The Super Bowl doesn’t kick off for another ten days, but we already have our first dumb play. On Wednesday, Cam Newton, the consensus MVP pick of every expert on the planet, told the Charlotte Observer that all the vitriol directed at him by opposing fans and players is essentially the result of him being black.
I’m gonna throw the challenge flag on that one, and there’s no way I lose the challenge, assuming these aren’t replacement refs.
Here’s the direct quote Cam gave to the Charlotte Observer when discussing the criticism he’s faced this year for the way he plays the game: “I’ve said this since day one. I’m an African-American quarterback. That may scare a lot of people because they haven’t seen nothing that they can compare it to.”
Cam would a perfectly valid point if the year were 1950, but in 2016, when 70 percent of the players in the league are black, it seems a little silly to play the race card. This is like saying nobody likes you at the Country Music Awards because you’re white. (Although it could happen to Rachel Dolezal.)
Hello: Black Stars Are Nothing New to Football
As far as the “we’ve never seen a quarterback like him” claim, he’s all the way wrong on that, too. Randall Cunningham was a scrambling QB with a big arm. Michael Vick was one of the most dangerous QBs (and dog sitters) we’ve ever seen. And let’s not forget Warren Moon, Steve McNair, Russell Wilson, and Doug Williams. All black quarterbacks, all stud players, all embraced by the league and its fans.
Newton is the sixth black quarterback to start a Super Bowl, and his appearance in this year’s game marks the fourth straight year we’ve had a black QB starting for a Super Bowl team. So to say he’s scaring fans because they’ve never seen anything like him is a blanket accusation about other races, not his own.
The one thing Cam is doing that’s unique to him is dancing after just about every big play he makes. His dance of choice is called The Dab, which is meant to represent someone coughing after taking a hit of marijuana. When Cam “Dabs,” it infuriates some opponents—and I’m gonna go out on a limb and say it’s not because of his pro-weed stance. (I’ve got the league’s list of failed drug tests to back me up.)
You see, to a lot of players, Cam Newton plays like a showboating a–hole. And in the heat of battle there are no white showboating a–holes, or black show-boating a–holes, there is only the United States of Show-Boating A—holes, with Cam being the president and his teammate, Cornerback Josh Norman, being VP.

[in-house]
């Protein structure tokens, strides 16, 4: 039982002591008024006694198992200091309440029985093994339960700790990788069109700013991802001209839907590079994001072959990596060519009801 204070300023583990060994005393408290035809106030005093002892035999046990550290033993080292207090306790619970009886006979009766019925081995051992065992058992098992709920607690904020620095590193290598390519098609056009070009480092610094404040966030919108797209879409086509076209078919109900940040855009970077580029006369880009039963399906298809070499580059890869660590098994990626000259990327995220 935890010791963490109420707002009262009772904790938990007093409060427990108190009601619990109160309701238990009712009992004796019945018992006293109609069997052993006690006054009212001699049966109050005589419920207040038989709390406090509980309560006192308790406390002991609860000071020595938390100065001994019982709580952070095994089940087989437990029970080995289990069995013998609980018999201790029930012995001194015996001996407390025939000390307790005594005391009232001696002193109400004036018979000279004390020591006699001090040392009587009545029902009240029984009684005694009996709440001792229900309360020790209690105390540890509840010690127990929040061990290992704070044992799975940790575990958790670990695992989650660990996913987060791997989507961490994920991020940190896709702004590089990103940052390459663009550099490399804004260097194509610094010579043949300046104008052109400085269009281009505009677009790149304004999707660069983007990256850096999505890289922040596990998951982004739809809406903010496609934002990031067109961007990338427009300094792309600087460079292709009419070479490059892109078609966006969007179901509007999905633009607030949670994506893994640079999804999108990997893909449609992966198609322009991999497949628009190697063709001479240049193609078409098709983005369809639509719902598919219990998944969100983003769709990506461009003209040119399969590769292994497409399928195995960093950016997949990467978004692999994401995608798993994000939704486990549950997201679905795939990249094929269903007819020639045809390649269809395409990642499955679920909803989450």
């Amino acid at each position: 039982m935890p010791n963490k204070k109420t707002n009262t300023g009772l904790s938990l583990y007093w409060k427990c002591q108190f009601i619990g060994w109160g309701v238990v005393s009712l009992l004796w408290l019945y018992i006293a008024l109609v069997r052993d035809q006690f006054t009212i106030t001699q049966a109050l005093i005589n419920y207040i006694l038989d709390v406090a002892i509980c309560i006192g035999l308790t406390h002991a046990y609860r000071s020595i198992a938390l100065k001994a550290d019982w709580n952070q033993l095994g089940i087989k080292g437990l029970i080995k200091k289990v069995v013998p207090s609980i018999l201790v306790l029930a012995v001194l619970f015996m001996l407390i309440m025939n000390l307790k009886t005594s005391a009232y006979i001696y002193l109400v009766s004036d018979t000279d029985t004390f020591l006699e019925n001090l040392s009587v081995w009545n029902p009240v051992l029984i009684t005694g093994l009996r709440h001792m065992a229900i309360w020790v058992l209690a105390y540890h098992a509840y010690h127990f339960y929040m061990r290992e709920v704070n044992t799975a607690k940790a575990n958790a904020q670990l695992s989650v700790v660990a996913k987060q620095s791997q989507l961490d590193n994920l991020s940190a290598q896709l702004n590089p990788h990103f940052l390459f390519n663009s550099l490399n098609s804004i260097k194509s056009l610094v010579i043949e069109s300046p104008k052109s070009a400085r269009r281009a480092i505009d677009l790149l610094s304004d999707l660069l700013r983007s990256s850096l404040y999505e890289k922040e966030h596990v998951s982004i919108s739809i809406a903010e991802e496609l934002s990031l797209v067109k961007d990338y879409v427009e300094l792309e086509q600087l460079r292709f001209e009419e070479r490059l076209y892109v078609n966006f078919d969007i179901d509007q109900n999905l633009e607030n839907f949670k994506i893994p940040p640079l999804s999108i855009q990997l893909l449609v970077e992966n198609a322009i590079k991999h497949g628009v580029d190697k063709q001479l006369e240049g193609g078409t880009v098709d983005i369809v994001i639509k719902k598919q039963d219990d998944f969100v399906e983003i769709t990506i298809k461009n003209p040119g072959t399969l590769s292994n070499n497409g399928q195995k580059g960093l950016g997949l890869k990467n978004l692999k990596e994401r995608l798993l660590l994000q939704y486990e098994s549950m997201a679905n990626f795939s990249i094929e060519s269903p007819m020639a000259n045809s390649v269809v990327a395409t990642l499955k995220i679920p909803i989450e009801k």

This Is About Cam’s Dancing, Ya’ll
Cam’s over-the-top style of play has even caught the eye of NBA types, with Charles Barkley telling ESPN between sandwiches, “As much I love Cam, if I played against him I would put a hit on him, no question. Because they [The Panthers] rub it in pretty good.”
Charles isn’t racist for wanting to “put a hit” on Cam, and neither are any of the white players who want to join him. No opposing player or fan has ever liked a showboat in sports since the beginning of time. And when the showboat in question wins his way to the biggest stage, the hate is only going to intensify, regardless of color or creed.
I’m not denying that some people are rubbed the wrong way by the fact that he’s black, but let’s leave the Oscar’s voters out of this. The truth is, most people have no problem with the way Cam Newton plays. They find it refreshing because the NFL has gone to great lengths to legislate the fun out of the game.
You might be one of them. I am. Seriously. If he wants to taunt a bunch of 300-pound killing machines, that’s his problem, not mine. All I ask is that he doesn’t cry racism if he ends up wearing a white cast, because somebody is gonna pop him. If his on-field confrontations this season are any indication, it’s going to be a black player.
Newton is a phenomenal football talent, but he should leave the social justice crusades to someone else—because if he made any point with his comments, it’s that before we have the big conversation on how to end racism, we need to first have a discussion about what it is.